Discussant: Anandajit Goswami (The Energy and Resources Institute)

The Energy and Environment session was chaired by Nitin Desai of the Energy and Resources Institute. The first presentation was by Johannes Urpelainen of Columbia University who presented on an impact evaluation study of the Rural Electrification with Off-Grid Community using solar power in Uttar Pradesh. Using a Randomised Control Trial approach evaluating Intention To Treat (ITT), the study, implemented in rural Uttar Pradesh with Mera Gao Power shows that adoption of solar power as a mode of rural electrification has substantial benefits over the widespread use of Kerosene. In particular that it is easy to scale up and does not require any subsidies to encourage adoption. The monthly payments for solar power service, though relatively higher than urban electricity access, are affordable and enable small business to flourish through the provision of reliable power supply. Kerosene spending is significantly reduced following the adoption of solar power. Increased lighting use at relatively lower cost of adoption is significantly evident, and this is without the presence of subsidies on either the consumption or service provision side. The study however notes the limitations that off-grip solar rural electrification is not suitable for irrigation and that productive loads of electricity are unavailable, and that, on average, compared to grid electricity, poor villagers in rural areas pay more than wealthy urban electricity users.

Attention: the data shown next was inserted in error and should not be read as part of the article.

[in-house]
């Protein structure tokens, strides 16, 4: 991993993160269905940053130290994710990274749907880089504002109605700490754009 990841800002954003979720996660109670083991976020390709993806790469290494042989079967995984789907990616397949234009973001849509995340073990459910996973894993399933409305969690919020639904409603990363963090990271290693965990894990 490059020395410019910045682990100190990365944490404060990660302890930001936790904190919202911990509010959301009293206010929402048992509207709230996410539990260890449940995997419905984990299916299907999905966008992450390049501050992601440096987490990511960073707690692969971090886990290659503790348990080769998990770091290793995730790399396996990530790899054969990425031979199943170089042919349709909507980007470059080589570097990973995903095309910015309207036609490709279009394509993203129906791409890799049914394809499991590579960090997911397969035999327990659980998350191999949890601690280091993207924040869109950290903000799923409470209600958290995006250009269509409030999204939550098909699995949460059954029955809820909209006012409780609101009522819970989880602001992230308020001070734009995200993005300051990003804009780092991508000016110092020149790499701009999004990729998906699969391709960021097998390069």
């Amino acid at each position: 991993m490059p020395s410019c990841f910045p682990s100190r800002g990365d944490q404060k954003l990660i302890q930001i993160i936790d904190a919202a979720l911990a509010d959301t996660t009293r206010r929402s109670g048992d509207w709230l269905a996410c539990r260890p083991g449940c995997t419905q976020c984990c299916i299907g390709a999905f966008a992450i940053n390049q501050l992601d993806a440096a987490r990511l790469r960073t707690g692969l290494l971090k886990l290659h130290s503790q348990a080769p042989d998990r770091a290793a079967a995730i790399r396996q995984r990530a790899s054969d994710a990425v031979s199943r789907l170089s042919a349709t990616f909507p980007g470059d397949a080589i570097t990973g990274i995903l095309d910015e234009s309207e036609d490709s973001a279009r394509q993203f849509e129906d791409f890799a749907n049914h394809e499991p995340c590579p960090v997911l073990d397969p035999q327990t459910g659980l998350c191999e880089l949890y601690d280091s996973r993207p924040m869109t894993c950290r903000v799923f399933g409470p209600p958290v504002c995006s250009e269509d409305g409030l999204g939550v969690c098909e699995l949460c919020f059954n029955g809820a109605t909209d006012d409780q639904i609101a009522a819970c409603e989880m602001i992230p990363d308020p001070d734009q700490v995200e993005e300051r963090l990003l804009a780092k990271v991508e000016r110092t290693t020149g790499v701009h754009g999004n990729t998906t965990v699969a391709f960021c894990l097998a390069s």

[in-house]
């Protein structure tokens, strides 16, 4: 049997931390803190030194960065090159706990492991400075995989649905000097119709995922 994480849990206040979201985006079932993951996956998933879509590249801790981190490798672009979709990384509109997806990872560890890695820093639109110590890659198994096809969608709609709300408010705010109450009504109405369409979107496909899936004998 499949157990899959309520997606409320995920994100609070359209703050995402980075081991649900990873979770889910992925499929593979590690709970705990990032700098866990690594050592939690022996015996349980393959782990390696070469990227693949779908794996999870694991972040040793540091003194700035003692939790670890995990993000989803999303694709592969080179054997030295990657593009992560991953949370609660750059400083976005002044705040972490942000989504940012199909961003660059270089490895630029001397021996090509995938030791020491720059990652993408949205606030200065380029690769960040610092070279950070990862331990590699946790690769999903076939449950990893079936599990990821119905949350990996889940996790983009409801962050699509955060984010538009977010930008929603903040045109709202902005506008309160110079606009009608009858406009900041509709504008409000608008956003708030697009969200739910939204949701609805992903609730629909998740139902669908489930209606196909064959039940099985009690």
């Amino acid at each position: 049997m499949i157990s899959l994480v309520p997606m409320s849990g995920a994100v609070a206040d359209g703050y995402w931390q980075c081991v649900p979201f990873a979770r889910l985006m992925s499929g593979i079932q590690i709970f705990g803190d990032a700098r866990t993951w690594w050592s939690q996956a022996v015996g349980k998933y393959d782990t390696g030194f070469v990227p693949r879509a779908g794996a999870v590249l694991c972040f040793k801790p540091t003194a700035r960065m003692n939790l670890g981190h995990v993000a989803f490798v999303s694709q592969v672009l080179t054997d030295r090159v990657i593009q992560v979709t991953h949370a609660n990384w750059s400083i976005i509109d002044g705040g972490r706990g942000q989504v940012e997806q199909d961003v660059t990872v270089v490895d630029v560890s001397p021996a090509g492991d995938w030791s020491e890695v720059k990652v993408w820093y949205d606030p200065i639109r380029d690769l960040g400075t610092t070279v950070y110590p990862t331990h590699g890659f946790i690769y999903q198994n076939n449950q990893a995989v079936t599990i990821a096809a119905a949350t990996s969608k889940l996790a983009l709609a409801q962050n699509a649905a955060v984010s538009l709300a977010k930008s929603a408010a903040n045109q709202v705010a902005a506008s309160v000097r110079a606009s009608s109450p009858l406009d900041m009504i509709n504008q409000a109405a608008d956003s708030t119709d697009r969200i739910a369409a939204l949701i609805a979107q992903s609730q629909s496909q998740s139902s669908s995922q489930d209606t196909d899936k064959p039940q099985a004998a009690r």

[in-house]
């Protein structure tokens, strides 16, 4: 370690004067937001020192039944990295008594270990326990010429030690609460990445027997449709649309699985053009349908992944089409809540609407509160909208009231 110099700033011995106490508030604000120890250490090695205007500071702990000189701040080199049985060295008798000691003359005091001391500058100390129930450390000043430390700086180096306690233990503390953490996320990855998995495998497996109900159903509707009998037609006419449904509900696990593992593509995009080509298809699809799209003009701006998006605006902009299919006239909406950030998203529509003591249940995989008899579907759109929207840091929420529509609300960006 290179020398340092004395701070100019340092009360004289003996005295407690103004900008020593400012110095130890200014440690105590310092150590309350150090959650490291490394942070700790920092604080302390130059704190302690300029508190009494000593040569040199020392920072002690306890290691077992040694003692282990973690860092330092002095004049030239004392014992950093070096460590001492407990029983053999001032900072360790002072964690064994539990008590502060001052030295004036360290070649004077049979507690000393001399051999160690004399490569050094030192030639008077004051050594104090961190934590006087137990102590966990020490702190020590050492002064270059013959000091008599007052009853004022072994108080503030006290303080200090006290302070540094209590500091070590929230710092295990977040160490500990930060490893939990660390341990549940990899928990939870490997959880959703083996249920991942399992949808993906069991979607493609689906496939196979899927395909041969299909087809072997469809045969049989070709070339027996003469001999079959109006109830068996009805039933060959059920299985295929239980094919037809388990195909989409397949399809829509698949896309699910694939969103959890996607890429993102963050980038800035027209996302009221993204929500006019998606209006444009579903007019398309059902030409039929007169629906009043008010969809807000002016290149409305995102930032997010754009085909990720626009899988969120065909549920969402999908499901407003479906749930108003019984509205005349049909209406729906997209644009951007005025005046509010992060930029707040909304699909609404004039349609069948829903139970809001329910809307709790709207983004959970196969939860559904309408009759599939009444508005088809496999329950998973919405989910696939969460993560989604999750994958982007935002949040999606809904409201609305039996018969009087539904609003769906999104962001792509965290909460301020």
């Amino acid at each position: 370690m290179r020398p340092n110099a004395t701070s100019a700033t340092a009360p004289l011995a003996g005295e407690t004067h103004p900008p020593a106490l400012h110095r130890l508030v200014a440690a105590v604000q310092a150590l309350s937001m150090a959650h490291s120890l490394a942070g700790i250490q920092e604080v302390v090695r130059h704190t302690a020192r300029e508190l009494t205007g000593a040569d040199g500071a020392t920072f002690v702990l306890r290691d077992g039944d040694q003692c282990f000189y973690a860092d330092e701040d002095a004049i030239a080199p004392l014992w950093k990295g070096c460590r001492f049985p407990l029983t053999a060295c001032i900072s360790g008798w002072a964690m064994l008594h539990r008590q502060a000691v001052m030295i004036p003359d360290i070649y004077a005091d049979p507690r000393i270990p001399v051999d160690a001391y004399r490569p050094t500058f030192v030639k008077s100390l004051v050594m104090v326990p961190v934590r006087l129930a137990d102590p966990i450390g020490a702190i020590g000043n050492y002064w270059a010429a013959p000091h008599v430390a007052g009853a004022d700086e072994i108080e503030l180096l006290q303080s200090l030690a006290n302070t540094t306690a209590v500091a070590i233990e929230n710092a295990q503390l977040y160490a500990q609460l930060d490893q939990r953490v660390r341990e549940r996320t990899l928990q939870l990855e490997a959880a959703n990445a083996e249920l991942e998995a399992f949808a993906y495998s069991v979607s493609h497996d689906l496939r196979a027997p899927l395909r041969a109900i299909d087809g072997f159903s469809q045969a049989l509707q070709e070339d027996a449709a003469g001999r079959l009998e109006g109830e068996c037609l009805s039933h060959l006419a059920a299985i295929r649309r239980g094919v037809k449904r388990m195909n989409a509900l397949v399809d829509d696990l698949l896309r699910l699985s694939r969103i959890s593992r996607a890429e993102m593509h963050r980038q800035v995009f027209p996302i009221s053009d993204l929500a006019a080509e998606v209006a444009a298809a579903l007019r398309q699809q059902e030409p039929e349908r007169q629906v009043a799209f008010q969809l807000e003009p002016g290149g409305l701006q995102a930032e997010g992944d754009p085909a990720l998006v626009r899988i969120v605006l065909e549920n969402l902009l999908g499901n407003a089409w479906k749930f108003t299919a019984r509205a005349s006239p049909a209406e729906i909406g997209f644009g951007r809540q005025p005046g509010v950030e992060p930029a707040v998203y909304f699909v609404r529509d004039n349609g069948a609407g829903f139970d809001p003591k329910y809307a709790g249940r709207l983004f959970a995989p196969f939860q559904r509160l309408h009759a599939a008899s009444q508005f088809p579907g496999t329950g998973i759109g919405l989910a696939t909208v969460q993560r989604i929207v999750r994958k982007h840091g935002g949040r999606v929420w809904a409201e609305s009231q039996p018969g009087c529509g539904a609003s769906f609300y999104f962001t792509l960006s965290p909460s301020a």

The second presentation was on the effects of subsidies on resource saving technologies presented by Ram Fishman of George Washington University. The study, implemented in Gujarati, studies the effects of subsidising the adoption of drip irrigation on water and electricity use. Compared to flood irrigation, the study shows that subsidies significantly increase the adoption of drip irrigation, but this in turn increases the use of electricity significantly initially, then gradually declines, particularly years 2 to 4 after adoption. Adoption of drip irrigation subsidies is related to costs; subsidies reduce costs of adoption, and as such, enhanced subsidies enhance adoption of drip technology. However, increased adoption leads to increase in use of electricity and electricity bills, which in effect increases the use of energy. However, this also leads to increased land use and efficiently increases productivity.